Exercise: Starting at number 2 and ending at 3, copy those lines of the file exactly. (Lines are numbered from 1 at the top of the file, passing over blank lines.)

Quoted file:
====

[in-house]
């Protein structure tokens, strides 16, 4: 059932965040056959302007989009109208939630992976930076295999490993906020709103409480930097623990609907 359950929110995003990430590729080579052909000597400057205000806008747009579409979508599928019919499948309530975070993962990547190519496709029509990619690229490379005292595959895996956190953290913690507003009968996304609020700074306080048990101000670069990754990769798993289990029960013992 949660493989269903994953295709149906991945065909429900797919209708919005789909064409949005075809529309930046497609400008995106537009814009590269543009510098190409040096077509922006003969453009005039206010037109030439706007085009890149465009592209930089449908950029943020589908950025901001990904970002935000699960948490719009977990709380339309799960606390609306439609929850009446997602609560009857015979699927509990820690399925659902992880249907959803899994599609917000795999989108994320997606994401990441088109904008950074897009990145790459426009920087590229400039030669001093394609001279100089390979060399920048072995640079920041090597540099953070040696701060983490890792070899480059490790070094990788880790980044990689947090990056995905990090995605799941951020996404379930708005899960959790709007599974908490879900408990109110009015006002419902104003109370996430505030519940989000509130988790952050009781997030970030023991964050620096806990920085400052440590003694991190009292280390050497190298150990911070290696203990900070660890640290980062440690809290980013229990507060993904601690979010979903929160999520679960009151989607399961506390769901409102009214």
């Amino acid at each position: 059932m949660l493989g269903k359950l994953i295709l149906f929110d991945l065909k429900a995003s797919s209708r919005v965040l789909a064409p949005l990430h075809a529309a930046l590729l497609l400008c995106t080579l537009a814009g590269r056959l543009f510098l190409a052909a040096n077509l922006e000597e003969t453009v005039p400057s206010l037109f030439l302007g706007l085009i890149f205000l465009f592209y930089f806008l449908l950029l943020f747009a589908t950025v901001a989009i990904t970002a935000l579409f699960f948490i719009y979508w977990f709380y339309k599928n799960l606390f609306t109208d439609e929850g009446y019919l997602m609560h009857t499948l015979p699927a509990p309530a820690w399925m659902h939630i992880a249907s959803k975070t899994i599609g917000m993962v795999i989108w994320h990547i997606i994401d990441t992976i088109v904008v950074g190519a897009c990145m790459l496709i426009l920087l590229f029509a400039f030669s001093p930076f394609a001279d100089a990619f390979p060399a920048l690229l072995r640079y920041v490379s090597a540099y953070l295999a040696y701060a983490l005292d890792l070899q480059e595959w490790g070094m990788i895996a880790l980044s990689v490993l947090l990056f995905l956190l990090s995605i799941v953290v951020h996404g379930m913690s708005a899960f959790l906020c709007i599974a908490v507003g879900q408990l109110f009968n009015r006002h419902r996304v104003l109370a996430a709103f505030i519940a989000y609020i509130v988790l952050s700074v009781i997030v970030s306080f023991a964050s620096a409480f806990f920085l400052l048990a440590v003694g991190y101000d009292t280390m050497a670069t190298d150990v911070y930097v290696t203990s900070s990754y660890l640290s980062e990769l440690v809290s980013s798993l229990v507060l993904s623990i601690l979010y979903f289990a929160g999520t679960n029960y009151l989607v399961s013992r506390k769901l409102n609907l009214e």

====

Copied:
């Protein structure tokens, strides 16, 4: 059932965040056959302007989009109208939630992976930076295999490993906020709103409480930097623990609907 359950929110995003990430590729080579052909000597400057205000806008747009579409979508599928019919499948309530975070993962990547190519496709029509990619690229490379005292595959895996956190953290913690507003009968996304609020700074306080048990101000670069990754990769798993289990029960013992 949660493989269903994953295709149906991945065909429900797919209708919005789909064409949005075809529309930046497609400008995106537009814009590269543009510098190409040096077509922006003969453009005039206010037109030439706007085009890149465009592209930089449908950029943020589908950025901001990904970002935000699960948490719009977990709380339309799960606390609306439609929850009446997602609560009857015979699927509990820690399925659902992880249907959803899994599609917000795999989108994320997606994401990441088109904008950074897009990145790459426009920087590229400039030669001093394609001279100089390979060399920048072995640079920041090597540099953070040696701060983490890792070899480059490790070094990788880790980044990689947090990056995905990090995605799941951020996404379930708005899960959790709007599974908490879900408990109110009015006002419902104003109370996430505030519940989000509130988790952050009781997030970030023991964050620096806990920085400052440590003694991190009292280390050497190298150990911070290696203990900070660890640290980062440690809290980013229990507060993904601690979010979903929160999520679960009151989607399961506390769901409102009214």
């Amino acid at each position: 059932m949660l493989g269903k359950l994953i295709l149906f929110d991945l065909k429900a995003s797919s209708r919005v965040l789909a064409p949005l990430h075809a529309a930046l590729l497609l400008c995106t080579l537009a814009g590269r056959l543009f510098l190409a052909a040096n077509l922006e000597e003969t453009v005039p400057s206010l037109f030439l302007g706007l085009i890149f205000l465009f592209y930089f806008l449908l950029l943020f747009a589908t950025v901001a989009i990904t970002a935000l579409f699960f948490i719009y979508w977990f709380y339309k599928n799960l606390f609306t109208d439609e929850g009446y019919l997602m609560h009857t499948l015979p699927a509990p309530a820690w399925m659902h939630i992880a249907s959803k975070t899994i599609g917000m993962v795999i989108w994320h990547i997606i994401d990441t992976i088109v904008v950074g190519a897009c990145m790459l496709i426009l920087l590229f029509a400039f030669s001093p930076f394609a001279d100089a990619f390979p060399a920048l690229l072995r640079y920041v490379s090597a540099y953070l295999a040696y701060a983490l005292d890792l070899q480059e595959w490790g070094m990788i895996a880790l980044s990689v490993l947090l990056f995905l956190l990090s995605i799941v953290v951020h996404g379930m913690s708005a899960f959790l906020c709007i599974a908490v507003g879900q408990l109110f009968n009015r006002h419902r996304v104003l109370a996430a709103f505030i519940a989000y609020i509130v988790l952050s700074v009781i997030v970030s306080f023991a964050s620096a409480f806990f920085l400052l048990a440590v003694g991190y101000d009292t280390m050497a670069t190298d150990v911070y930097v290696t203990s900070s990754y660890l640290s980062e990769l440690v809290s980013s798993l229990v507060l993904s623990i601690l979010y979903f289990a929160g999520t679960n029960y009151l989607v399961s013992r506390k769901l409102n609907l009214e």